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Rand Paul’s Unnecessary Security Guarantee

Richard Stevenson reviews [1] the foreign policy disagreements between Marco Rubio and Rand Paul. Here he describes Sen. Paul’s recent comments on Israel:

He backed the stance of the conservative Israeli government on settlements, and after returning, he told the conservative media outlet Breitbart.com that an attack on Israel should be considered an attack on the United States.

In fact, Sen. Paul went a little beyond that and said [2] that the U.S. should publicly “announce to the world” that an attack on Israel would be treated as an attack on the United States. There are several things wrong with this idea. First, it isn’t a true reflection of what U.S. policy has been and what it presumably will be in the future. The U.S. has no formal defense obligation [3] to Israel, and attacks on Israel have never been treated as attacks on the United States. Especially because of the strains on our military and our current fiscal woes, it doesn’t make any sense for the U.S. to extend yet another security guarantee to a prospering client state that can already provide for its own defense. The U.S. needs to reduce allied and client dependency on the U.S. We certainly shouldn’t be adding any new security guarantees.

More to the point, making this announcement would be unnecessary. Israel has the most powerful military in the region, and it possesses its own nuclear deterrent. No state that would be deterred by such an announcement is going to launch an attack on Israel, because it is already deterred from doing so by Israel’s military arsenal. Those militias and groups that are still willing to launch strikes on Israel would still be willing to do so after such an announcement. The only things that this announcement would achieve would be to link the U.S. even more closely with Israel in the eyes of the world and potentially to make Americans targets of these groups.


If the U.S. made such an announcement and followed through on it the next time there is a conflict between Israel and Hizbullah, for example, the U.S. would be committing itself to involvement in a conflict in Lebanon that serves no discernible U.S. interest. If the U.S. makes the announcement and then doesn’t honor the guarantee being made, other U.S. security guarantees that may be necessary elsewhere in the world could be undermined. The worst-case scenario is that providing such a guarantee to Israel could make a future Israeli government more aggressive in its behavior towards one of its neighbors, and that could end up pulling the U.S. into a war that it wasn’t seeking and shouldn’t be fighting.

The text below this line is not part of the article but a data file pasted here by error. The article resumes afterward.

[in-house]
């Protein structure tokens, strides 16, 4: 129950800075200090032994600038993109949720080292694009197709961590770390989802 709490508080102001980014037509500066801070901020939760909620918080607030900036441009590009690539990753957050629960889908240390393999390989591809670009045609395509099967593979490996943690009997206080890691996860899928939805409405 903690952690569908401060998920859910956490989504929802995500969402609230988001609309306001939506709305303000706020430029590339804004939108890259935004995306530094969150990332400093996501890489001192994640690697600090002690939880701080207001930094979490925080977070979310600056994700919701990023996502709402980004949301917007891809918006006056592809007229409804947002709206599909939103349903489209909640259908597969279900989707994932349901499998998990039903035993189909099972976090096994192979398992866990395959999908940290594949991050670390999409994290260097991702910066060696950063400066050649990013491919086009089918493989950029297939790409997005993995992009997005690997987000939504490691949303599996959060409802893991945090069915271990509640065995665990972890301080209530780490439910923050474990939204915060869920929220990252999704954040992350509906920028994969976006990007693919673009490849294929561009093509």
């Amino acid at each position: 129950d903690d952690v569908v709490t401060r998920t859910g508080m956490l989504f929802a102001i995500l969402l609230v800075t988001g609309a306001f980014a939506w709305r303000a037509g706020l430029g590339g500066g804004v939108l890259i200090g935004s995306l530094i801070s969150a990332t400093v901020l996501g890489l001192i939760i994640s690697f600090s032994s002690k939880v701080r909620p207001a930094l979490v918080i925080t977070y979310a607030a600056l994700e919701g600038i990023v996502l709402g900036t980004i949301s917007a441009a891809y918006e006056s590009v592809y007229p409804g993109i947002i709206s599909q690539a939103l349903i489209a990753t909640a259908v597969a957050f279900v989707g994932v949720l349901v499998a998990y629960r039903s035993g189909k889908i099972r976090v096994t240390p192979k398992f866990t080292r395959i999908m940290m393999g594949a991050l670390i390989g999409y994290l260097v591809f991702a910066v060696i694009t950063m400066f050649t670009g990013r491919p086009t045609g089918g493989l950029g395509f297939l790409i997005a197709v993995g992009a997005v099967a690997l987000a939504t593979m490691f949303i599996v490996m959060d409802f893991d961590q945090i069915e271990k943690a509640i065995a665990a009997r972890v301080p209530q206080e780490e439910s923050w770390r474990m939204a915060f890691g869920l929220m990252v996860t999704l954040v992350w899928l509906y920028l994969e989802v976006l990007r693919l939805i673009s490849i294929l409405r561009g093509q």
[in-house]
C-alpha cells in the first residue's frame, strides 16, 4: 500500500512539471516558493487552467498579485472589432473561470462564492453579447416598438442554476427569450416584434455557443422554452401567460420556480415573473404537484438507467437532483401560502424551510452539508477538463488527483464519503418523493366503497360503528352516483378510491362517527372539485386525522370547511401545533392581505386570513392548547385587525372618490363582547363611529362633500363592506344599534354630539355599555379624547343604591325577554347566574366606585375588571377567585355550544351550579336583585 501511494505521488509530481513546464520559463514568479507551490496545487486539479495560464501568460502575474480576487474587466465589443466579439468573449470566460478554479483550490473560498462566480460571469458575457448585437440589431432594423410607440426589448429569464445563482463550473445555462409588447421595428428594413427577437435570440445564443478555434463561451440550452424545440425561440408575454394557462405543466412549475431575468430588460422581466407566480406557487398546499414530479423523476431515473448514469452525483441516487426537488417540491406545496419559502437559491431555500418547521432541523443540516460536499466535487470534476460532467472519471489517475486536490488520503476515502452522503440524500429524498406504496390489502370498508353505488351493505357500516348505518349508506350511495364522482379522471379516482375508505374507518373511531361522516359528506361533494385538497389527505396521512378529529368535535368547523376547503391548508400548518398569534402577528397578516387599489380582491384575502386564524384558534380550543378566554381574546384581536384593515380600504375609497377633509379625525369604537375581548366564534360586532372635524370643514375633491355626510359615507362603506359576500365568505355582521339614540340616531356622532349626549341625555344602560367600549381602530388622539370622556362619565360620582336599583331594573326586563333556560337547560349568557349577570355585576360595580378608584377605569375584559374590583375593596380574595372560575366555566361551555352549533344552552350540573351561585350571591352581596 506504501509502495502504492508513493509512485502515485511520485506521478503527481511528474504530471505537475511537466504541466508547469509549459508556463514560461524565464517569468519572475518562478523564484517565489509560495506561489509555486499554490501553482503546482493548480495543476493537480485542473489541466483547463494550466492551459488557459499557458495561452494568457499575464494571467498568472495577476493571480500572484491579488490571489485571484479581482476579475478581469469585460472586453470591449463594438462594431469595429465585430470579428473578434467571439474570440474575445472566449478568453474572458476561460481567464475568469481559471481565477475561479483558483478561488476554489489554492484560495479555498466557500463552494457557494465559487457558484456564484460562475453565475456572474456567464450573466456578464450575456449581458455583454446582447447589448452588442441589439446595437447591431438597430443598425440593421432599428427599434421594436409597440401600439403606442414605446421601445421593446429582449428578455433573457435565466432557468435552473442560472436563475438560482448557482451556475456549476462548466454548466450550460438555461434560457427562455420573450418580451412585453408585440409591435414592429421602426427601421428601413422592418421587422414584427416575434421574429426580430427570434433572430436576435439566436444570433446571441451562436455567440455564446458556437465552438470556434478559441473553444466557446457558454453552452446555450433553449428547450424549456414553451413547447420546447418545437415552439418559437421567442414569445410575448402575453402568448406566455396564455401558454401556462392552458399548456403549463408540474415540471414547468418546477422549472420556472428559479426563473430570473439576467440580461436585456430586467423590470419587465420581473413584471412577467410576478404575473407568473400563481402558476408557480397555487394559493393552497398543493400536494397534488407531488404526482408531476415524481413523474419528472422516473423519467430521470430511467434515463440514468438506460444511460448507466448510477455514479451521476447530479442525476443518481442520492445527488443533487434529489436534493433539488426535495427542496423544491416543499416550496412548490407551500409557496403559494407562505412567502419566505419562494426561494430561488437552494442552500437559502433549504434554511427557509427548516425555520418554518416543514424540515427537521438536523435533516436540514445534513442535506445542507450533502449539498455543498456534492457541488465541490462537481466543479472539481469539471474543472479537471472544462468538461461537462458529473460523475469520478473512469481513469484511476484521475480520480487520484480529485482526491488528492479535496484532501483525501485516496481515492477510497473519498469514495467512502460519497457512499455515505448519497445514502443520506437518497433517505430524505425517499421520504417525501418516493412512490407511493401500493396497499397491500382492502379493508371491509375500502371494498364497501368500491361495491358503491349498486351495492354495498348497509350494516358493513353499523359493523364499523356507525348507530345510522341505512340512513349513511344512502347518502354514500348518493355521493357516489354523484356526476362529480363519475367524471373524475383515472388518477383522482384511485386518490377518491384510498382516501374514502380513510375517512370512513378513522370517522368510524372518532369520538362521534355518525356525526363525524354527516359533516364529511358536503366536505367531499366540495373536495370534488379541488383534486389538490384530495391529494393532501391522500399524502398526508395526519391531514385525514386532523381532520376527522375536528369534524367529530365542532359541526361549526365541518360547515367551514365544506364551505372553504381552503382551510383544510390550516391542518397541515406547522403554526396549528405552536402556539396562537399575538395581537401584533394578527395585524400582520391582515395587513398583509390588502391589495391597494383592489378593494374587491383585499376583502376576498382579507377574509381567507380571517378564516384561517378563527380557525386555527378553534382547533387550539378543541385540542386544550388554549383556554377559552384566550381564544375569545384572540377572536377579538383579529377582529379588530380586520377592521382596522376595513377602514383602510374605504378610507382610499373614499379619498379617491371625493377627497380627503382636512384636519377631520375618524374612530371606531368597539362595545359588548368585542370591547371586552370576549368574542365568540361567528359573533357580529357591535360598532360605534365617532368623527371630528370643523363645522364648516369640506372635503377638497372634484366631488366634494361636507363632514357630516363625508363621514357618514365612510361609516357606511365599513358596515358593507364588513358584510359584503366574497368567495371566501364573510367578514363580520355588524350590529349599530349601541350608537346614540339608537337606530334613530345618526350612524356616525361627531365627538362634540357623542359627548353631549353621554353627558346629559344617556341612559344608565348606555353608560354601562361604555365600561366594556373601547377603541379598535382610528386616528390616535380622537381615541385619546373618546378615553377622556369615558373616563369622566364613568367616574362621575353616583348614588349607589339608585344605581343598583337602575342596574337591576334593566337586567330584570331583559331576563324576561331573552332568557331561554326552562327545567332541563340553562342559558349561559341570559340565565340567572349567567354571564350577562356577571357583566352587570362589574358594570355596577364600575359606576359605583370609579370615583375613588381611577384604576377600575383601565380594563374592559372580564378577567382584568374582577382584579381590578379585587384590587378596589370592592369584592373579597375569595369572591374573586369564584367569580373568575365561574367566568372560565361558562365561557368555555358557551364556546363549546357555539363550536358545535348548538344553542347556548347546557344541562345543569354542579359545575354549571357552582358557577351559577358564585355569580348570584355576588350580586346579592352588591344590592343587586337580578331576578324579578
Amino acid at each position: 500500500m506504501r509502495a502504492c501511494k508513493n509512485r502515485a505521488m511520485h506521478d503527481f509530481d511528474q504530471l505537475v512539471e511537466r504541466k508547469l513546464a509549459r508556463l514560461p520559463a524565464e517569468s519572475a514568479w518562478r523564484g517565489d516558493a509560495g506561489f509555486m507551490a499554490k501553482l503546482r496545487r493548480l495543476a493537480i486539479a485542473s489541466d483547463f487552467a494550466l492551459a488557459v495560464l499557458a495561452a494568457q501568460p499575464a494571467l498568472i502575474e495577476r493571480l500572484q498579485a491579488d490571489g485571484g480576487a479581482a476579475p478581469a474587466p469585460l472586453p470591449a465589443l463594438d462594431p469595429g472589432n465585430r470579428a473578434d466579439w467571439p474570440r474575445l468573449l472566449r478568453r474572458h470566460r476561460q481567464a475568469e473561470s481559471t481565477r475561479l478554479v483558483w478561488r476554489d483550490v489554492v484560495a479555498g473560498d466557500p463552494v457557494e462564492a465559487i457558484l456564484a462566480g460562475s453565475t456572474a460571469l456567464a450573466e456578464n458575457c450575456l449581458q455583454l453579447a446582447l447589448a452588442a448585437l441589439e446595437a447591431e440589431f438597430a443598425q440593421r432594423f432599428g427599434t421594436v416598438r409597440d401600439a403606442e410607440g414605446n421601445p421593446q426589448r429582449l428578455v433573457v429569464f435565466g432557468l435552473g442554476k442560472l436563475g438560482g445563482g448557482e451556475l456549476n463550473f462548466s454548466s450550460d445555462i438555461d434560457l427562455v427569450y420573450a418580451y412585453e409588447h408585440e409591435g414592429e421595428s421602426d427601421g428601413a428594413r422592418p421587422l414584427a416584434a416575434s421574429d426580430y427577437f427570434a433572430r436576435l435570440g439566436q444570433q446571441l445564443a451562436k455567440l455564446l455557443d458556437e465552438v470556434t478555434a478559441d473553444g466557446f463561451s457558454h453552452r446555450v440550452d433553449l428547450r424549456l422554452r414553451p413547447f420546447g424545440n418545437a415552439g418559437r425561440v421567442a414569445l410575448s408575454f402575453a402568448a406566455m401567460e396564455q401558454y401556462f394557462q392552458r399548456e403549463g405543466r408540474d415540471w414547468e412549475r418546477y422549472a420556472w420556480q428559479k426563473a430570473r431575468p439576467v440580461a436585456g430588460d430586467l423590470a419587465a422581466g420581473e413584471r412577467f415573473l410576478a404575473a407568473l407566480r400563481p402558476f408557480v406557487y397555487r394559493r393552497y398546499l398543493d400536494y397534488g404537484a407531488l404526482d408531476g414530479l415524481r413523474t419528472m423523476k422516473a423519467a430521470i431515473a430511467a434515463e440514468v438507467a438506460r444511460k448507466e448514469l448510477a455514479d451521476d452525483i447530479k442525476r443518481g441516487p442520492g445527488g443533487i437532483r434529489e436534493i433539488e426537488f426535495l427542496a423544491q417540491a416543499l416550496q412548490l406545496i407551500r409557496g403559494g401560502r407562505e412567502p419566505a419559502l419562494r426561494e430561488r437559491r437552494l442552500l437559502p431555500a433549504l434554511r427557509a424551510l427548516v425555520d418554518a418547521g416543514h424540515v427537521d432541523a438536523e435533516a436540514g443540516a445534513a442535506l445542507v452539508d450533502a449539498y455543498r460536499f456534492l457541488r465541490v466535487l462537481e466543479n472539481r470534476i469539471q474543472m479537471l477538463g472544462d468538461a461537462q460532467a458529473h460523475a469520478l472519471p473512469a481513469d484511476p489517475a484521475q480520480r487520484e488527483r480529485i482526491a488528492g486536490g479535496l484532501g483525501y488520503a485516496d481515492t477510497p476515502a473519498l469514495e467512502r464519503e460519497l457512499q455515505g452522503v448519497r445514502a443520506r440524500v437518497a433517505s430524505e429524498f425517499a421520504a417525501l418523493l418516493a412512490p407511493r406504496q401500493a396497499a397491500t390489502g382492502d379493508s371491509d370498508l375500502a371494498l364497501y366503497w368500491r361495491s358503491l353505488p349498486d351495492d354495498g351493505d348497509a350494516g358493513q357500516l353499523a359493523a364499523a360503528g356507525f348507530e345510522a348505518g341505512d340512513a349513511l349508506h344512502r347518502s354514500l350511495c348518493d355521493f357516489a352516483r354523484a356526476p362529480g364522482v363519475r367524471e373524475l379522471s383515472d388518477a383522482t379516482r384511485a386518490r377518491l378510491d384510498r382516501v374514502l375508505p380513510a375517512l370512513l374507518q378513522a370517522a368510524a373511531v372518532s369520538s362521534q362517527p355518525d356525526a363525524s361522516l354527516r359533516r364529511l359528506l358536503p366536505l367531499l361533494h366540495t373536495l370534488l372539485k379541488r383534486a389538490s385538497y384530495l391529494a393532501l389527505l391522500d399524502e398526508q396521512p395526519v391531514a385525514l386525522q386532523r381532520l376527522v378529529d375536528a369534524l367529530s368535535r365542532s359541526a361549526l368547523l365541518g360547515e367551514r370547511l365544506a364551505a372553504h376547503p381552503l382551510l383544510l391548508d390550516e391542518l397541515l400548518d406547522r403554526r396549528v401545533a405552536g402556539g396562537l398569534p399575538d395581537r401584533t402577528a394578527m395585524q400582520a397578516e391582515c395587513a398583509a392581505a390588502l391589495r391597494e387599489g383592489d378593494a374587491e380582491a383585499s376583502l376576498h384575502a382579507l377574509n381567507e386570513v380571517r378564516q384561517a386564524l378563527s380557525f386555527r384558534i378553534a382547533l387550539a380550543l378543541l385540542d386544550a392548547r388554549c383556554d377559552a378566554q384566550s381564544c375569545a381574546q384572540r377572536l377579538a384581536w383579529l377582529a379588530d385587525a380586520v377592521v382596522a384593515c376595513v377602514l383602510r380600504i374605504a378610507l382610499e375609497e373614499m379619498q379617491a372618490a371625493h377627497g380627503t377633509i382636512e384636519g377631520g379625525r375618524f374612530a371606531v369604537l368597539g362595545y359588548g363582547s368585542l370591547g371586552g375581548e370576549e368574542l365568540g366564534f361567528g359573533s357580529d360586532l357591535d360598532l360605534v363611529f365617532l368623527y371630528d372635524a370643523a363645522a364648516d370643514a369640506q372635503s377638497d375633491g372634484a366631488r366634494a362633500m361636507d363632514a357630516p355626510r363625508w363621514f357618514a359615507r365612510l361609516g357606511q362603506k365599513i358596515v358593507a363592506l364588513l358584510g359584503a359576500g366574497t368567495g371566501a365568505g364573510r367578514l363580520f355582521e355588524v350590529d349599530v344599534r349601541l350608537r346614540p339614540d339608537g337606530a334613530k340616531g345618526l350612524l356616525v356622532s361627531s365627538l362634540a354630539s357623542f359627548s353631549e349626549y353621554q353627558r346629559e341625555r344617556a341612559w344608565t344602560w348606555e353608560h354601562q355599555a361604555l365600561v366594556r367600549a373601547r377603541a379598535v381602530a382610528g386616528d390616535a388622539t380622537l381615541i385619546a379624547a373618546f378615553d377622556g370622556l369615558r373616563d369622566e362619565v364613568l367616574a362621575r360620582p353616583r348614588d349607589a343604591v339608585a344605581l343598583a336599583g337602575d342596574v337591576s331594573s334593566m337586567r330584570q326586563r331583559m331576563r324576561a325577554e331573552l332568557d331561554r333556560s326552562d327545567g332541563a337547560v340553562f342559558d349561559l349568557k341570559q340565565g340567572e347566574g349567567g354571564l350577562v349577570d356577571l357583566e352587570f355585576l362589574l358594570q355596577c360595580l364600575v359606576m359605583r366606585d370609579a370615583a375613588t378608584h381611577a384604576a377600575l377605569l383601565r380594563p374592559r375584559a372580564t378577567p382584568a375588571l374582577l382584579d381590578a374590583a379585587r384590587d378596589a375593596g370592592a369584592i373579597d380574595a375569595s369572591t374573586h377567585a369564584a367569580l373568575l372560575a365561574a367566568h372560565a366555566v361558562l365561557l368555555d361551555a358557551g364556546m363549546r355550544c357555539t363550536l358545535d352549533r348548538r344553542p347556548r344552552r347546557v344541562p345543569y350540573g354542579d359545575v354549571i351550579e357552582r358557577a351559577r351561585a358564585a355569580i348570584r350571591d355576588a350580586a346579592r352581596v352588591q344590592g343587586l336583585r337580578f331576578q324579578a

30 Comments (Open | Close)

30 Comments To "Rand Paul’s Unnecessary Security Guarantee"

#1 Comment By SeaBee On January 26, 2013 @ 12:38 pm

We have never had a security treaty with Israel – nor should we. All American presidents have avoided putting anything binding on paper, for obvious reasons, and Rand Paul should know better than to peddle nonsense like this.

#2 Comment By kyle huckins On January 26, 2013 @ 12:46 pm

Does this mean we can stop hearing about him inheriting his fathers legacy now?

#3 Comment By Aaron Gross On January 26, 2013 @ 1:52 pm

Maybe we shouldn’t take his pandering seriously, but I’m wondering: Just what is an “attack on Israel”? Is a rocket attack on Israel a rocket attack on the United States? An armed incursion into Israeli territory? A bomb detonated on a bus? A bomb dropped from the air? What’s an “attack”?

#4 Comment By SDS On January 26, 2013 @ 1:58 pm

Well, it was promising; for short while….

Pretty soon he’ll be pushing for more military aid to Israel as well…..

And stating “deficits don’t matter”….

#5 Comment By Noah172 On January 26, 2013 @ 2:01 pm

Well, it was nice while it lasted. I think I’m done with Paul junior now. If he is pandering insincerely to those contemptible pharisee “Christian” Zionists, then shame on him for peddling dangerous ideas that he knows are wrong.

His father is a real patriot and small-r republican, unafraid to tell Hagee/Robertson/Falwell hicks that they are undermining their own country.

The UK and France gave unconditional security guarantees to Poland. Remind me, how did that work out?

#6 Comment By Mario Leone On January 26, 2013 @ 2:13 pm

I think in the grand scheme of things, this was an inconsequential statement geared towards the Republicans who didn’t care for Ron. It really is meaningless; everyone knows Israel can annihilate anyone in the Middle East with or without American help. Rand was just over there calling for more trade between Israel and West Bank/Gaza and ending Israeli aid so he will be fine. We just need to let him get this BS out of the air early. Remember that when it counts, he was interrogating Kerry on the significance of the War Powers Act and really going after Clinton. Rand is not a neocon.

#7 Comment By Daniel Larison On January 26, 2013 @ 2:19 pm

“Rand is not a neocon.”

No, he’s not, and I wouldn’t claim that he is. That isn’t the point. Maybe this doesn’t matter in the long run, but it’s an unnecessary statement that could have easily been avoided.

#8 Comment By collin On January 26, 2013 @ 3:07 pm

In a surprise announcement, Rand Paul and Marco Rubrio recommend Israel is so important to the US that they should be given 100 delegates in the Republican primary.